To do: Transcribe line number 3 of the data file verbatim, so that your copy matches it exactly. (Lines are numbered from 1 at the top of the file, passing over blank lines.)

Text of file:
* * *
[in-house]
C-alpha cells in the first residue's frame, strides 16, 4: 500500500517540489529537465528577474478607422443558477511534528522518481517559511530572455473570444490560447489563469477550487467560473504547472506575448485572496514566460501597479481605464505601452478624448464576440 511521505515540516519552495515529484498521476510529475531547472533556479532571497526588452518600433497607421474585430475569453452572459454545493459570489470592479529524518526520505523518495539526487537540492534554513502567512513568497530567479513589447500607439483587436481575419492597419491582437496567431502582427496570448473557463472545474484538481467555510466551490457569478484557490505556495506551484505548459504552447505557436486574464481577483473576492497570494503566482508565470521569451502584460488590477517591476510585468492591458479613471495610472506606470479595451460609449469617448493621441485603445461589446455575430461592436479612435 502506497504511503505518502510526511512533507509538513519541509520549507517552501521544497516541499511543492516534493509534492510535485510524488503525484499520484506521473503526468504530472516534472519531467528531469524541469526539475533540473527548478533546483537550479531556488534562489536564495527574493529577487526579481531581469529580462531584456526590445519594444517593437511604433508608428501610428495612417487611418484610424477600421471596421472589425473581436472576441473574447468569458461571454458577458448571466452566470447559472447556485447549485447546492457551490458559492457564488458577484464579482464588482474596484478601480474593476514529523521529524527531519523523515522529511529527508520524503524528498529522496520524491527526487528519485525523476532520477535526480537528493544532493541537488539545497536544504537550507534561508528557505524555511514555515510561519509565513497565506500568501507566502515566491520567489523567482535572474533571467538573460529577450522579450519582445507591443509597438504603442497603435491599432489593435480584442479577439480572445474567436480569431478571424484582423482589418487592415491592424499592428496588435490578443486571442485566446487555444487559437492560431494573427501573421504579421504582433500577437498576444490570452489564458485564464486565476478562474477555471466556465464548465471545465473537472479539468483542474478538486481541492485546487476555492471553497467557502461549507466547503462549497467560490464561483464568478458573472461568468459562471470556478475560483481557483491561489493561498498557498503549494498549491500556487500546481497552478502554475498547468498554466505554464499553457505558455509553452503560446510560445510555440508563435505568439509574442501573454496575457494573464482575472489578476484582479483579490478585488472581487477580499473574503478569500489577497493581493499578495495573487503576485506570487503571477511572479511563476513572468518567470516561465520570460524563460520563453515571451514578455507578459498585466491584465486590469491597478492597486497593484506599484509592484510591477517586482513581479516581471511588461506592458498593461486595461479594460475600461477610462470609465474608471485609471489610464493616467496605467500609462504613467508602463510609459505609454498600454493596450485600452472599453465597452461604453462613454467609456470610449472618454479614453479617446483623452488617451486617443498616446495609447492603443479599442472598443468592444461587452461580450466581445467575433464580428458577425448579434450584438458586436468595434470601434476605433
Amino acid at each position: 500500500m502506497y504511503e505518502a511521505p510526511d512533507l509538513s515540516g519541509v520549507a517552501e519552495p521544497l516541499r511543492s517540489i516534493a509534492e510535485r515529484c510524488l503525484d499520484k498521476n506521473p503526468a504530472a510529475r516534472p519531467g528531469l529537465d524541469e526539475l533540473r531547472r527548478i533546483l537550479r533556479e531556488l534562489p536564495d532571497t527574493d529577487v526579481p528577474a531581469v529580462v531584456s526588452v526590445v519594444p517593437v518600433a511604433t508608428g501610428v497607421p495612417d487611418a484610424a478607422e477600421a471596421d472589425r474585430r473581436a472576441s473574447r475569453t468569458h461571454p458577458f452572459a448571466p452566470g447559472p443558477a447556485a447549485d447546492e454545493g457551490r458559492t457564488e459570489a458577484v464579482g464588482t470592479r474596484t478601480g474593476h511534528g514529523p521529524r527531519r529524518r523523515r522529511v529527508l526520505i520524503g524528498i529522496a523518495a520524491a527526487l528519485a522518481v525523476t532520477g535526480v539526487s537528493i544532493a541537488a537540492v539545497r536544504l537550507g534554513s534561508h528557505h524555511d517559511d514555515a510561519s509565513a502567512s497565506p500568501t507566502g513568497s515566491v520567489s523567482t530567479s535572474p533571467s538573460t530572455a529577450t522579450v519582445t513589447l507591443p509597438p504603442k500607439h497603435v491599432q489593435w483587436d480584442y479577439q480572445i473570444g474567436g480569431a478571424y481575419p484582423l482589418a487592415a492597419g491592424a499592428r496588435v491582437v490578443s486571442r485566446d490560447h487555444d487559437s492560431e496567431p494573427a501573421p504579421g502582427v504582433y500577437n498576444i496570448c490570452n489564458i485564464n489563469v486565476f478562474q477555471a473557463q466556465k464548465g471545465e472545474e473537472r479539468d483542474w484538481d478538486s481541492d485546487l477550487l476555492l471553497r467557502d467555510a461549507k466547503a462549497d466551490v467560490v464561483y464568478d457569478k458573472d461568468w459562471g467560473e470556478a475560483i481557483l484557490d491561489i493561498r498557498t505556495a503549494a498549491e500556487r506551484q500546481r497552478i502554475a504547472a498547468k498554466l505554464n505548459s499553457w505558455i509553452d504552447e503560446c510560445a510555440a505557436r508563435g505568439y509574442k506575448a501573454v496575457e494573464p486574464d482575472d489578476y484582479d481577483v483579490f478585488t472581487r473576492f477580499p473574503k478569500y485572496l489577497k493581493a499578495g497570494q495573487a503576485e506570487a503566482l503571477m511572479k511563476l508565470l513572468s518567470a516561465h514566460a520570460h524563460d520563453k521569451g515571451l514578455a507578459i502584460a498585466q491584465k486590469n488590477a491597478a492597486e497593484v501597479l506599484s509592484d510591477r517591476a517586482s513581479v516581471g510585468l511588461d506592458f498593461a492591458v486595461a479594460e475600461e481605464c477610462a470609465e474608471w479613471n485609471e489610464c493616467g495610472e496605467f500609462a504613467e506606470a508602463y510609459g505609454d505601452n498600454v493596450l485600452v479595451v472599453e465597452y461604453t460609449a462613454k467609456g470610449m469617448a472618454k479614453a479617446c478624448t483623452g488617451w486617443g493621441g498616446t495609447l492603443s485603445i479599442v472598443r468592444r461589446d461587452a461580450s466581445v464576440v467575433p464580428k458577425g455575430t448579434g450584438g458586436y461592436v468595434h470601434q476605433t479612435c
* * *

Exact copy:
Amino acid at each position: 500500500m502506497y504511503e505518502a511521505p510526511d512533507l509538513s515540516g519541509v520549507a517552501e519552495p521544497l516541499r511543492s517540489i516534493a509534492e510535485r515529484c510524488l503525484d499520484k498521476n506521473p503526468a504530472a510529475r516534472p519531467g528531469l529537465d524541469e526539475l533540473r531547472r527548478i533546483l537550479r533556479e531556488l534562489p536564495d532571497t527574493d529577487v526579481p528577474a531581469v529580462v531584456s526588452v526590445v519594444p517593437v518600433a511604433t508608428g501610428v497607421p495612417d487611418a484610424a478607422e477600421a471596421d472589425r474585430r473581436a472576441s473574447r475569453t468569458h461571454p458577458f452572459a448571466p452566470g447559472p443558477a447556485a447549485d447546492e454545493g457551490r458559492t457564488e459570489a458577484v464579482g464588482t470592479r474596484t478601480g474593476h511534528g514529523p521529524r527531519r529524518r523523515r522529511v529527508l526520505i520524503g524528498i529522496a523518495a520524491a527526487l528519485a522518481v525523476t532520477g535526480v539526487s537528493i544532493a541537488a537540492v539545497r536544504l537550507g534554513s534561508h528557505h524555511d517559511d514555515a510561519s509565513a502567512s497565506p500568501t507566502g513568497s515566491v520567489s523567482t530567479s535572474p533571467s538573460t530572455a529577450t522579450v519582445t513589447l507591443p509597438p504603442k500607439h497603435v491599432q489593435w483587436d480584442y479577439q480572445i473570444g474567436g480569431a478571424y481575419p484582423l482589418a487592415a492597419g491592424a499592428r496588435v491582437v490578443s486571442r485566446d490560447h487555444d487559437s492560431e496567431p494573427a501573421p504579421g502582427v504582433y500577437n498576444i496570448c490570452n489564458i485564464n489563469v486565476f478562474q477555471a473557463q466556465k464548465g471545465e472545474e473537472r479539468d483542474w484538481d478538486s481541492d485546487l477550487l476555492l471553497r467557502d467555510a461549507k466547503a462549497d466551490v467560490v464561483y464568478d457569478k458573472d461568468w459562471g467560473e470556478a475560483i481557483l484557490d491561489i493561498r498557498t505556495a503549494a498549491e500556487r506551484q500546481r497552478i502554475a504547472a498547468k498554466l505554464n505548459s499553457w505558455i509553452d504552447e503560446c510560445a510555440a505557436r508563435g505568439y509574442k506575448a501573454v496575457e494573464p486574464d482575472d489578476y484582479d481577483v483579490f478585488t472581487r473576492f477580499p473574503k478569500y485572496l489577497k493581493a499578495g497570494q495573487a503576485e506570487a503566482l503571477m511572479k511563476l508565470l513572468s518567470a516561465h514566460a520570460h524563460d520563453k521569451g515571451l514578455a507578459i502584460a498585466q491584465k486590469n488590477a491597478a492597486e497593484v501597479l506599484s509592484d510591477r517591476a517586482s513581479v516581471g510585468l511588461d506592458f498593461a492591458v486595461a479594460e475600461e481605464c477610462a470609465e474608471w479613471n485609471e489610464c493616467g495610472e496605467f500609462a504613467e506606470a508602463y510609459g505609454d505601452n498600454v493596450l485600452v479595451v472599453e465597452y461604453t460609449a462613454k467609456g470610449m469617448a472618454k479614453a479617446c478624448t483623452g488617451w486617443g493621441g498616446t495609447l492603443s485603445i479599442v472598443r468592444r461589446d461587452a461580450s466581445v464576440v467575433p464580428k458577425g455575430t448579434g450584438g458586436y461592436v468595434h470601434q476605433t479612435c